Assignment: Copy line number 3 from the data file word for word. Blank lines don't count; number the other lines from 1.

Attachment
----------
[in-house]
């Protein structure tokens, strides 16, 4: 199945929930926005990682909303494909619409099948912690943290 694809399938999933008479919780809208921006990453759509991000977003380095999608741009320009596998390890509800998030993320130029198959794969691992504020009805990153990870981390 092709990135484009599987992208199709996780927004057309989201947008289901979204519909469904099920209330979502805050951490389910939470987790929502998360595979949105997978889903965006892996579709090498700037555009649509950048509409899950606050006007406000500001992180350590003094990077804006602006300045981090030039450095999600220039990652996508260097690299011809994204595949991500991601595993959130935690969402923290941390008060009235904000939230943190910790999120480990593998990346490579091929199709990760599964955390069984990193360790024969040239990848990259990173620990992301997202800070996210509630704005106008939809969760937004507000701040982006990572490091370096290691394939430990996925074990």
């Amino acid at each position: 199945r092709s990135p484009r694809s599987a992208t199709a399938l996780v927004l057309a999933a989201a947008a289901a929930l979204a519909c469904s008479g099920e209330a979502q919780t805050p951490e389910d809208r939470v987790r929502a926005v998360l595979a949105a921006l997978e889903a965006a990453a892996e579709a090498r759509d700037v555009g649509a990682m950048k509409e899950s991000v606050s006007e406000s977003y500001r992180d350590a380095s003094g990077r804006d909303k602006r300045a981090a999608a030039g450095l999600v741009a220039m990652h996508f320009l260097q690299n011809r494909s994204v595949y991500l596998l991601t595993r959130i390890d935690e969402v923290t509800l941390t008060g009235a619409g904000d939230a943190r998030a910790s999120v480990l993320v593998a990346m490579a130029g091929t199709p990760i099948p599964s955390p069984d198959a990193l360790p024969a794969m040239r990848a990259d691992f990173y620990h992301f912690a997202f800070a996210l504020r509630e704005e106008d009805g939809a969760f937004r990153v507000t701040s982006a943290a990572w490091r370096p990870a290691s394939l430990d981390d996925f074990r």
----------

């Amino acid at each position: 199945r092709s990135p484009r694809s599987a992208t199709a399938l996780v927004l057309a999933a989201a947008a289901a929930l979204a519909c469904s008479g099920e209330a979502q919780t805050p951490e389910d809208r939470v987790r929502a926005v998360l595979a949105a921006l997978e889903a965006a990453a892996e579709a090498r759509d700037v555009g649509a990682m950048k509409e899950s991000v606050s006007e406000s977003y500001r992180d350590a380095s003094g990077r804006d909303k602006r300045a981090a999608a030039g450095l999600v741009a220039m990652h996508f320009l260097q690299n011809r494909s994204v595949y991500l596998l991601t595993r959130i390890d935690e969402v923290t509800l941390t008060g009235a619409g904000d939230a943190r998030a910790s999120v480990l993320v593998a990346m490579a130029g091929t199709p990760i099948p599964s955390p069984d198959a990193l360790p024969a794969m040239r990848a990259d691992f990173y620990h992301f912690a997202f800070a996210l504020r509630e704005e106008d009805g939809a969760f937004r990153v507000t701040s982006a943290a990572w490091r370096p990870a290691s394939l430990d981390d996925f074990r």